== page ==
FIG. 1 depicts a block diagram of a network configuration environment 100 suitable enabling communications between a plain old telephone service (POTS) device and a packet data network, according to an embodiment. The network configuration environment 100 includes POTS telephones 105 a-c, mini-POTS device 110, VoIP interface (or plug) 115, host system 120, home gateway 125, Internet Service Provider (ISP) 130, network 140, VoIP service providers 150A-N, VoIP gateways 152A-N, and public switched telephone network (PSTN) 155. The network configuration environment 100 described herein is used to illustrate one type of network configuration in which the techniques can be implemented; however, other network storage configurations and schemes can be used for implementing the techniques introduced herein.

The network configuration environment 100 can be utilized to implement aspects of the invention. For example, in one embodiment, the network configuration environment 100 is used to configure the VoIP interface 115 to access the network 140. The VoIP interface 115 can additionally be configured to access one or more of the VoIP service providers 150 a-n, based on the host system120 installing configuration data from the VoIP interface 115. The VoIP interface 115 can place a call to one or more of the VoIP service providers' networks, connect into a grouped call with separate calls from disparate VoIP service providers 150 a-n, and perform other features and services disclosed herein.

VoIP service providers 102 a-102 n may be, for example, conventional VoIP service providers that provide an “open” network infrastructure. A network infrastructure is “open” if it allows various types of VoIP devices to operate on the network and perform VoIP functions. A network infrastructure is “closed” if the VoIP service provider restricts the type of VoIP devices that can access the network infrastructure. Some examples of VoIP service providers 150 a-150 n that provide “open” VoIP-enabled network infrastructure include Skype®, Google®, Yahoo®, and Face Book®, However, the techniques disclosed are applicable to other “open” VoIP-enabled network infrastructures. It is appreciated that the VoIP service providers typically provide service to users via the user's ISP.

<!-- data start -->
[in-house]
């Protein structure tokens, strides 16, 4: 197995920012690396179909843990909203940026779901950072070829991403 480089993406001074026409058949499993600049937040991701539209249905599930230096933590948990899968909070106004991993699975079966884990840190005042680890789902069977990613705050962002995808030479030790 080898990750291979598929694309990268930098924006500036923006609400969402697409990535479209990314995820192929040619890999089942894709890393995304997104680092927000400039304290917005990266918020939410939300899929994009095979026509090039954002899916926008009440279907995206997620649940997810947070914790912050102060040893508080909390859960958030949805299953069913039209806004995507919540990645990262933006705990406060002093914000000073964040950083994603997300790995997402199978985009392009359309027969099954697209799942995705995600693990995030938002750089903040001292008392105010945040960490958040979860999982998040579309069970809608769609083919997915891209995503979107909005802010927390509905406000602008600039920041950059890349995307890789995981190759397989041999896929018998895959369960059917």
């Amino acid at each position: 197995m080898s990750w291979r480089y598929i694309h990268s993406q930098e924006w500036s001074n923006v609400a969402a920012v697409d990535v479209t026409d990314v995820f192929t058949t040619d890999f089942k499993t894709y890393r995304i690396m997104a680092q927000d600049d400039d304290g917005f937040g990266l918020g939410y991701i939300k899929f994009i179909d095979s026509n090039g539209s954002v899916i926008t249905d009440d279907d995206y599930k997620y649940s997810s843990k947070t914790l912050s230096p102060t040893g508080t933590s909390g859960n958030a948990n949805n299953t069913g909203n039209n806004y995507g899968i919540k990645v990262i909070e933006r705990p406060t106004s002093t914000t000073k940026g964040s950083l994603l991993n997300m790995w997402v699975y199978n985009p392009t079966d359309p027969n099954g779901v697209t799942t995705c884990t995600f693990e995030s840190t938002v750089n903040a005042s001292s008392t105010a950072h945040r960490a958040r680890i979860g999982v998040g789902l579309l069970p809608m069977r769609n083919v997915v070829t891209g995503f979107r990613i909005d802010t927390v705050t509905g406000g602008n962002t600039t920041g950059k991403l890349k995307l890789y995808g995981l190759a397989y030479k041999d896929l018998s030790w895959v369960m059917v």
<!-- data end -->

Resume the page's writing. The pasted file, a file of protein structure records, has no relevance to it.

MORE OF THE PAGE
The network 140 connects the ISP 130 and the VoIP service providers 150 a-150 n. The network 140 can be a local area network (“LAN”), and/or a wide area network (“WAN”), and/or a global area network, such as the Internet, and can make use of any known or convenient network technologies to transfer VoIP data from the VoIP interface 115 for delivery to one or more of the VoIP service providers 150 a-150 n.

The ISP 130 can be any system and/or device, and/or any combination of devices/systems operated by a company, or group of companies, that provides users with access to VoIP service providers 150 a-150 n via the network 140. The ISP 130 can utilize a data transmission technology, such as the home gateway 125, for communicating VoIP data between the user (e.g., the VoIP Interface 115) and the one or more VoIP service providers 150 a-150 n. Typically, the VoIP data is delivered in the form of IP packets or frames.